This special issue of NANO will explore the significance of the recently released third season of the seminal television show, Twin Peaks. Controversial from the outset and divisive to fans and critics alike, the new Twin Peaks (2017) is emerging as perhaps even more radical and important than the original series (1990-1991). The original Twin Peaks is often considered the first cult television show that spawned intensive fan followings in the emergent world of the web, and the immense catalogue of paratexts and influences the series has inspired since has never been fully tabulated. As a central work of American surrealism, a universe of oddities continues to find Twin Peaks’s orbit.
film and television
Apollon intends to publish superior examples of undergraduate humanities research from a variety of disciplines as well as intellectual approaches.
The “quality” and “post-quality” television moments of the early twenty-first century have resulted in a number of television shows that engage with gender in interesting ways, some advancing critiques of feminism or post-feminism (UnReal, The Handmaid’s Tale), others offering new ways of thinking about genderqueer and transitioning individuals (Transparent, RuPaul’s Drag Race), and still others thinking about gender at the intersections of race, education, and socioeconomic status (Insecure, Atlanta).
We invite abstracts for chapters that explore protest and resistance in relation to Brexit Britain and the Trump-era United States. We are interested in media created in response to these seismic periods of political change, media created in the period leading up to them, and media that more broadly deals with themes related to populism, politics, and power. As well as discussing media that can be seen as protest or resistance, this collection will consider media forms that fail to resist, or those that merely hint at protest. In doing this we can also consider the responsibility of media creators to engage in and respond to political shifts and crises.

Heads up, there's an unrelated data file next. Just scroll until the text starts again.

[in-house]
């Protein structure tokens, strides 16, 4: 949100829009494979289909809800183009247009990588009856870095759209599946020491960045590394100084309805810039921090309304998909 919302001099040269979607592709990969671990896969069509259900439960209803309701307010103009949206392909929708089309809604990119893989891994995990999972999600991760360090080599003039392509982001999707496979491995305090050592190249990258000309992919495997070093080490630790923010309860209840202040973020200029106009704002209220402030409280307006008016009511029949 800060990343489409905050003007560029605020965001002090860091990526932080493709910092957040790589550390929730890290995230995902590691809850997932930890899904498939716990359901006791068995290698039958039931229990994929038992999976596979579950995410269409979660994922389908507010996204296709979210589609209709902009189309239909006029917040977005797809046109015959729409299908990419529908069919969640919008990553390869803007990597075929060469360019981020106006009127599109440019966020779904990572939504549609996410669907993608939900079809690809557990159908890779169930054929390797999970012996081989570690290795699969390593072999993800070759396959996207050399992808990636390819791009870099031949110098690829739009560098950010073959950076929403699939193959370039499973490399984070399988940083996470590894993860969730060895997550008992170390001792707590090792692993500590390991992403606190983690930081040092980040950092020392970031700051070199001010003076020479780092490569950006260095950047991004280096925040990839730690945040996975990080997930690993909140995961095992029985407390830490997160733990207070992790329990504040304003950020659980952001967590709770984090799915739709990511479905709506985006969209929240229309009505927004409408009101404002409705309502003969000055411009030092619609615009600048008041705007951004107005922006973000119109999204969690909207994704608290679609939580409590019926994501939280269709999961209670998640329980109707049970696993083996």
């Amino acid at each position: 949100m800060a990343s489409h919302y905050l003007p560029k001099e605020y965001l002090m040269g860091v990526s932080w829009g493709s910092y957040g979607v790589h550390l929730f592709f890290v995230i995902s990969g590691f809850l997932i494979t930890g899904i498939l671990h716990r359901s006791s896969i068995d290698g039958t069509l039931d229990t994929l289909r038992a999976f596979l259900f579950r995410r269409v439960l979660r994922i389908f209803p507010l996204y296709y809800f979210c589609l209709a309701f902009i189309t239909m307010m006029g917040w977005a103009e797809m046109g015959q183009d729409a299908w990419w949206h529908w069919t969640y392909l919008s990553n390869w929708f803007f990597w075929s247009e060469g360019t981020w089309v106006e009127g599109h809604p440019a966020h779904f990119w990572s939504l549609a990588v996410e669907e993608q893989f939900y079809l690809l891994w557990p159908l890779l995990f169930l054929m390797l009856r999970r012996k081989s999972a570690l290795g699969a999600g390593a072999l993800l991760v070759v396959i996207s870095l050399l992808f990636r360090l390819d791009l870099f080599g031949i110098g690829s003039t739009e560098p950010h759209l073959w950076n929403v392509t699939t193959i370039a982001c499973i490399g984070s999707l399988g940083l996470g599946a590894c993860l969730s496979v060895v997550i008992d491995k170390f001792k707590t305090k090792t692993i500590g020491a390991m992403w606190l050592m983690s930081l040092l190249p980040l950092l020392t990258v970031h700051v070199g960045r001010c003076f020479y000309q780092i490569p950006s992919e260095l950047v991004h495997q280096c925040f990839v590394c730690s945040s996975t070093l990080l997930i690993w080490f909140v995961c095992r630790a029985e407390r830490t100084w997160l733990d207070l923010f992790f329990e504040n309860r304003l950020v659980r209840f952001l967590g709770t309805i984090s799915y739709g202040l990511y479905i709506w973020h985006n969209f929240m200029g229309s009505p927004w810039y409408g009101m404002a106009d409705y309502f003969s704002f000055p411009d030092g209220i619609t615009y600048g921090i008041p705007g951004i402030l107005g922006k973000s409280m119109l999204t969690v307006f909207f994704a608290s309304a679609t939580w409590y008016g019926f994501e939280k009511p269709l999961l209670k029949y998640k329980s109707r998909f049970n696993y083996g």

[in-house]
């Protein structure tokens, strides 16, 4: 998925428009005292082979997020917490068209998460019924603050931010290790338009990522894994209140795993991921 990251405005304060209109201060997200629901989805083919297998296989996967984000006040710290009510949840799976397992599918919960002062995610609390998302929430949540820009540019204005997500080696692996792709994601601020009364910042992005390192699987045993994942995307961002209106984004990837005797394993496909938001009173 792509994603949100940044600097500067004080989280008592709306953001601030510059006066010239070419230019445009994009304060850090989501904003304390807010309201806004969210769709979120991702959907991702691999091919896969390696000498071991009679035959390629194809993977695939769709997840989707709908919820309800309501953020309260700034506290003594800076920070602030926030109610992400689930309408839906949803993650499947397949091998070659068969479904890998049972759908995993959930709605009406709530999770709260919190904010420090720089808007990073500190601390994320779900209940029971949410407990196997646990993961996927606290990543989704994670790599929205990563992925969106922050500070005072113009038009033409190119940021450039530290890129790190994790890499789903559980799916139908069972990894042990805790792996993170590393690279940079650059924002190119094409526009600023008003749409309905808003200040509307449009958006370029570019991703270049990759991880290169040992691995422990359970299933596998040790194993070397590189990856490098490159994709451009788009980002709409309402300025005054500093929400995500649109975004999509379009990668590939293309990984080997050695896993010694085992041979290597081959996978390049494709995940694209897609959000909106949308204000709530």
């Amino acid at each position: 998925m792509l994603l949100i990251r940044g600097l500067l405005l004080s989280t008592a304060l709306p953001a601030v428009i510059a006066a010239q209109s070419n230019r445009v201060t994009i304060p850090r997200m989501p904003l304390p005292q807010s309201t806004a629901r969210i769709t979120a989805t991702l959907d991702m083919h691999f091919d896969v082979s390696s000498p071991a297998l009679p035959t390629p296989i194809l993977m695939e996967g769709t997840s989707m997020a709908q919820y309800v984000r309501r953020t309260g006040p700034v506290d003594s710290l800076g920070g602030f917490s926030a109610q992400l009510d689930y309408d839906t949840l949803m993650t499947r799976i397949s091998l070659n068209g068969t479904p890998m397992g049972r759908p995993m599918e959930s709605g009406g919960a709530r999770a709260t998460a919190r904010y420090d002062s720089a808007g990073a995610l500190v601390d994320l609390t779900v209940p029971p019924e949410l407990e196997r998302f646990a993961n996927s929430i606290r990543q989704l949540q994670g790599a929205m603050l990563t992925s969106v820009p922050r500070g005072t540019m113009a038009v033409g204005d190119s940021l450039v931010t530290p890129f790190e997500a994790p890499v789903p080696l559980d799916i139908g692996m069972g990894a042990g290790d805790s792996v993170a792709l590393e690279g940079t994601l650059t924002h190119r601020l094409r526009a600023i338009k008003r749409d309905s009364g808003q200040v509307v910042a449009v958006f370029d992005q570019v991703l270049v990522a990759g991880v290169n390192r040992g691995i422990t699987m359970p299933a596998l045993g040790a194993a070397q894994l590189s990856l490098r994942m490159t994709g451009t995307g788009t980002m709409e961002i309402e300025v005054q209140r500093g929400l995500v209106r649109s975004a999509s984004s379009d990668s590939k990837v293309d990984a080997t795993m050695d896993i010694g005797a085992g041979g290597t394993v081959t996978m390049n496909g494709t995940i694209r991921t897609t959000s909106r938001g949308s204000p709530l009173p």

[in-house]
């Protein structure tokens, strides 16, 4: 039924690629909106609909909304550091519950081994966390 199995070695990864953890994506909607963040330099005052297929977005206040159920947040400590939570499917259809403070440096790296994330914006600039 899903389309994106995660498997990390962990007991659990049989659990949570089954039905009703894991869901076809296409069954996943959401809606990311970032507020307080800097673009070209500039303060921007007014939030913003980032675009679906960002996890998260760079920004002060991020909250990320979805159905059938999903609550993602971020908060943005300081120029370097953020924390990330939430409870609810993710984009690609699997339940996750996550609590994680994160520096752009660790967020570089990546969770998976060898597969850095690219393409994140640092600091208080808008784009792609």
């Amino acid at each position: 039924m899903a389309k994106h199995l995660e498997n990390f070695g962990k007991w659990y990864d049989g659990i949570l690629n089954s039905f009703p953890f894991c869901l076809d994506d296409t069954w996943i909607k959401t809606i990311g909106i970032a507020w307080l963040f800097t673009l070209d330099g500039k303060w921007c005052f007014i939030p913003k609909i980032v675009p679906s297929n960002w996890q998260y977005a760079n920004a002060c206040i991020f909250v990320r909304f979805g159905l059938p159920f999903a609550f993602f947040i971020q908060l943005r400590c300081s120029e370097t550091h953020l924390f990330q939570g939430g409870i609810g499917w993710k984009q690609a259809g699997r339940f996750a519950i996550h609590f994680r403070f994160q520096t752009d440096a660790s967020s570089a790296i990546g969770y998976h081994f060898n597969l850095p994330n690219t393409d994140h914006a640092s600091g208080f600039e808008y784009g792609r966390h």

The 10th Annual Small Cinemas Conference will take place at ICS-ULisboa in Lisbon, Portugal, between 25 and 27 September 2019. On the topic of ‘Small Cinemas, Small Spaces’, the conference will be centered on issues of scale and spatiality in film, with the aim to explore the geographies of small cinemas. The call for papers is open for individual presentations of maximum 20 minutes, as well as for pre-constituted panels with a maximum of three presentations each. Proposals should be submitted via email to firstname.lastname@example.org by Friday 1 March 2019, and include a title, an abstract of maximum 250 words, and a short bio note. The conference’s languages will be English and Portuguese.
CALL FOR SUBMISSIONS: Issue 7.1, Fall 2018
The editors of SPECTRA: The ASPECT Journal invite scholarly work in all areas of social, political, ethical, and cultural thought for the Fall 2018 issue.
We invite the submission of academic articles, book reviews, and original artwork for publication in volume 7.1. Submissions may speak to individual social science or humanities fields, or apply an interdisciplinary lens to contemporary theoretical, critical, empirical, or policy-oriented subjects.
The Popular Culture Scholars Association at Bowling Green State University is excited to announce the 6th Annual Ray Browne Conference—Formulas in Flux: Conventions and Adaptability in Popular Culture—to be held Friday, February 15th and Saturday, February 16th, 2019.
Fat Studies is an interdisciplinary, cross-disciplinary field of study that confronts and critiques cultural constraints against notions of “fatness” and “the fat body”; explores fat bodies as they live in, are shaped by, and remake the world; and creates paradigms for the development of fat acceptance or celebration within mass culture. Fat Studies uses body size as the starting point for a wide-ranging theorization and explication of how societies and cultures, past and present, have conceptualized all bodies and the political/cultural meanings ascribed to every body. Fat Studies reminds us that all bodies are inscribed with the fears and hopes of the particular culture they reside in, and these emotions often are mislabeled as objective “facts” of heal
It is our pleasure to invite you to submit paper proposals or panels for our 39th Cincinnati Conference on Romance Languages and Literatures. We will accept proposals dealing with all areas and aspects of Romance languages, literatures, and cultures. Proposals on film, popular culture, cultural studies, creative writing, Franco-Arabic and Hispano-Arabic studies, digital humanities, and non-canonical approaches to literature are especially welcome.
Attached you will find the Call for Papers with all the specifications and requirements to participate in our conference.
Submission deadline: December 15th, 2018.
The deadline for the 2019 IASPM-US conference is coming up on October 1. The conference will be held March 7-10 in New Orleans, and this year’s theme is “Musical Cities: Music, Historiography and Myth.” For the call for papers and submission guidelines, click here.